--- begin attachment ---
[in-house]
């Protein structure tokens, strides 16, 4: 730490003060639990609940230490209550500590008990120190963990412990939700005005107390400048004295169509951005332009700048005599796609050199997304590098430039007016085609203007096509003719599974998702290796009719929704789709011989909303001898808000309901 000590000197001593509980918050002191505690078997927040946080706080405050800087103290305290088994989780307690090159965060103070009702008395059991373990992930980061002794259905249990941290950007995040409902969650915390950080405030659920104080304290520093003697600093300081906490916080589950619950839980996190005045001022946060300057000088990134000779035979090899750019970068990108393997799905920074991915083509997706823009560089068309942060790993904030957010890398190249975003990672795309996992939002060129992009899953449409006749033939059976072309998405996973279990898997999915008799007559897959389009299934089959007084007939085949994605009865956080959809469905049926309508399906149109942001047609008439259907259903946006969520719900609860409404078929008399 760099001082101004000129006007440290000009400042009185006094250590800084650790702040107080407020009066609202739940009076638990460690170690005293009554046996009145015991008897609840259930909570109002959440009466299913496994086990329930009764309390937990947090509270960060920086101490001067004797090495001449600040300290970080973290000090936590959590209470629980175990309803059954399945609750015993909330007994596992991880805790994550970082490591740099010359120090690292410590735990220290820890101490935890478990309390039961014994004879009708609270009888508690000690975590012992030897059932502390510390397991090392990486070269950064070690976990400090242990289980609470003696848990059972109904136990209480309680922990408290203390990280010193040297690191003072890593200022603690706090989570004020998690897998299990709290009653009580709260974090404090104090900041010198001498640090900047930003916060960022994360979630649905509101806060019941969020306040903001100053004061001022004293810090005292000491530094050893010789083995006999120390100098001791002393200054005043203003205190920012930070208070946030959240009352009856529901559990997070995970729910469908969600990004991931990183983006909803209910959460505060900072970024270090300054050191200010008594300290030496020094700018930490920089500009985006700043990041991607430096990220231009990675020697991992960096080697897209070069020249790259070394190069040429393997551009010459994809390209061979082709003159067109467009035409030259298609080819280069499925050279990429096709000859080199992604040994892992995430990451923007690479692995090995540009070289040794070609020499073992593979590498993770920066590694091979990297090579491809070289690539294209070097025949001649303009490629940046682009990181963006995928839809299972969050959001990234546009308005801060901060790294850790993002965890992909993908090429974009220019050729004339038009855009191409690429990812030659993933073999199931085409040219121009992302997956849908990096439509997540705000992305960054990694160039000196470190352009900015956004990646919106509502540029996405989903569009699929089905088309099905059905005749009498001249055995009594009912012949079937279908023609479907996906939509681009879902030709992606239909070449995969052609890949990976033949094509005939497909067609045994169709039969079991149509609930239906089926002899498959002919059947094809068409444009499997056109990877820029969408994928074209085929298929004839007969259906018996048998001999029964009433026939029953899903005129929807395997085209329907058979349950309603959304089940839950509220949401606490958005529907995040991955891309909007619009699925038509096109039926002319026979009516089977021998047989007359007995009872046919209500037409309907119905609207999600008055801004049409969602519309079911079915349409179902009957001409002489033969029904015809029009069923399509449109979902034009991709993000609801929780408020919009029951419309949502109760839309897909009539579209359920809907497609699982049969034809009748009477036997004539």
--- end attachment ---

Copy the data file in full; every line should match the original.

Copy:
[in-house]
């Protein structure tokens, strides 16, 4: 730490003060639990609940230490209550500590008990120190963990412990939700005005107390400048004295169509951005332009700048005599796609050199997304590098430039007016085609203007096509003719599974998702290796009719929704789709011989909303001898808000309901 000590000197001593509980918050002191505690078997927040946080706080405050800087103290305290088994989780307690090159965060103070009702008395059991373990992930980061002794259905249990941290950007995040409902969650915390950080405030659920104080304290520093003697600093300081906490916080589950619950839980996190005045001022946060300057000088990134000779035979090899750019970068990108393997799905920074991915083509997706823009560089068309942060790993904030957010890398190249975003990672795309996992939002060129992009899953449409006749033939059976072309998405996973279990898997999915008799007559897959389009299934089959007084007939085949994605009865956080959809469905049926309508399906149109942001047609008439259907259903946006969520719900609860409404078929008399 760099001082101004000129006007440290000009400042009185006094250590800084650790702040107080407020009066609202739940009076638990460690170690005293009554046996009145015991008897609840259930909570109002959440009466299913496994086990329930009764309390937990947090509270960060920086101490001067004797090495001449600040300290970080973290000090936590959590209470629980175990309803059954399945609750015993909330007994596992991880805790994550970082490591740099010359120090690292410590735990220290820890101490935890478990309390039961014994004879009708609270009888508690000690975590012992030897059932502390510390397991090392990486070269950064070690976990400090242990289980609470003696848990059972109904136990209480309680922990408290203390990280010193040297690191003072890593200022603690706090989570004020998690897998299990709290009653009580709260974090404090104090900041010198001498640090900047930003916060960022994360979630649905509101806060019941969020306040903001100053004061001022004293810090005292000491530094050893010789083995006999120390100098001791002393200054005043203003205190920012930070208070946030959240009352009856529901559990997070995970729910469908969600990004991931990183983006909803209910959460505060900072970024270090300054050191200010008594300290030496020094700018930490920089500009985006700043990041991607430096990220231009990675020697991992960096080697897209070069020249790259070394190069040429393997551009010459994809390209061979082709003159067109467009035409030259298609080819280069499925050279990429096709000859080199992604040994892992995430990451923007690479692995090995540009070289040794070609020499073992593979590498993770920066590694091979990297090579491809070289690539294209070097025949001649303009490629940046682009990181963006995928839809299972969050959001990234546009308005801060901060790294850790993002965890992909993908090429974009220019050729004339038009855009191409690429990812030659993933073999199931085409040219121009992302997956849908990096439509997540705000992305960054990694160039000196470190352009900015956004990646919106509502540029996405989903569009699929089905088309099905059905005749009498001249055995009594009912012949079937279908023609479907996906939509681009879902030709992606239909070449995969052609890949990976033949094509005939497909067609045994169709039969079991149509609930239906089926002899498959002919059947094809068409444009499997056109990877820029969408994928074209085929298929004839007969259906018996048998001999029964009433026939029953899903005129929807395997085209329907058979349950309603959304089940839950509220949401606490958005529907995040991955891309909007619009699925038509096109039926002319026979009516089977021998047989007359007995009872046919209500037409309907119905609207999600008055801004049409969602519309079911079915349409179902009957001409002489033969029904015809029009069923399509449109979902034009991709993000609801929780408020919009029951419309949502109760839309897909009539579209359920809907497609699982049969034809009748009477036997004539």